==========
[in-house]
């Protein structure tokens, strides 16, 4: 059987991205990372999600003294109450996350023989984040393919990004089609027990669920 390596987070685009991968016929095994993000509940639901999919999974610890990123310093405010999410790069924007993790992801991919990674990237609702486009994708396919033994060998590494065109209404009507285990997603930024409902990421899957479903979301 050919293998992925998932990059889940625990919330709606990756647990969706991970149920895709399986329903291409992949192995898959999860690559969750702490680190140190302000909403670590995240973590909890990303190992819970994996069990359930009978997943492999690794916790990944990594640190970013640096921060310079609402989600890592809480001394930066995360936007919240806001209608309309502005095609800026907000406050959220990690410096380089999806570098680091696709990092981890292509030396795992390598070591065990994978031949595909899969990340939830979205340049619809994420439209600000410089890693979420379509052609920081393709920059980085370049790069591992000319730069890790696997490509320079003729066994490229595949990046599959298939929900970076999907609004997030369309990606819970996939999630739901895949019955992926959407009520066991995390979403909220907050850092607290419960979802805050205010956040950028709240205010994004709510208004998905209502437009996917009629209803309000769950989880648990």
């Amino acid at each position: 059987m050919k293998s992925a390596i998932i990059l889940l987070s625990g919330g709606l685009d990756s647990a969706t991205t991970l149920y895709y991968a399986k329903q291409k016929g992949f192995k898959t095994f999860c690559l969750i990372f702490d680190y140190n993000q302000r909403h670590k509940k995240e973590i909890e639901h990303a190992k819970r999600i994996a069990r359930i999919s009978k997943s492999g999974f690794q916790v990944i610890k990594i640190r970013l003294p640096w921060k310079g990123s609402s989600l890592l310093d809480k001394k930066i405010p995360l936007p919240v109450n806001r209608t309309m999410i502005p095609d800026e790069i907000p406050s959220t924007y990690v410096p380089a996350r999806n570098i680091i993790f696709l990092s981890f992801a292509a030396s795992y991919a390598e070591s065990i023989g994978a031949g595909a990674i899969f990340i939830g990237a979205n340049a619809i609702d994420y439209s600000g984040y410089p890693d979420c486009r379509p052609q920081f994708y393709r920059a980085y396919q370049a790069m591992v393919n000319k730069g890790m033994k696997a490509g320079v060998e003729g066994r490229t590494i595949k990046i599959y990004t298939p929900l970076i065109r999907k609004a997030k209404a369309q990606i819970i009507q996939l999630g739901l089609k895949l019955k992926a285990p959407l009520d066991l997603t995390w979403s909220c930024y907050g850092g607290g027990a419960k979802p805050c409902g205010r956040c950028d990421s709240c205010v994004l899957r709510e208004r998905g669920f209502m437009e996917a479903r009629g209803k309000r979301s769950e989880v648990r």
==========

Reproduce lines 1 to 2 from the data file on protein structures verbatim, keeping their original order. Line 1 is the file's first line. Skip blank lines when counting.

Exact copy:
[in-house]
């Protein structure tokens, strides 16, 4: 059987991205990372999600003294109450996350023989984040393919990004089609027990669920 390596987070685009991968016929095994993000509940639901999919999974610890990123310093405010999410790069924007993790992801991919990674990237609702486009994708396919033994060998590494065109209404009507285990997603930024409902990421899957479903979301 050919293998992925998932990059889940625990919330709606990756647990969706991970149920895709399986329903291409992949192995898959999860690559969750702490680190140190302000909403670590995240973590909890990303190992819970994996069990359930009978997943492999690794916790990944990594640190970013640096921060310079609402989600890592809480001394930066995360936007919240806001209608309309502005095609800026907000406050959220990690410096380089999806570098680091696709990092981890292509030396795992390598070591065990994978031949595909899969990340939830979205340049619809994420439209600000410089890693979420379509052609920081393709920059980085370049790069591992000319730069890790696997490509320079003729066994490229595949990046599959298939929900970076999907609004997030369309990606819970996939999630739901895949019955992926959407009520066991995390979403909220907050850092607290419960979802805050205010956040950028709240205010994004709510208004998905209502437009996917009629209803309000769950989880648990």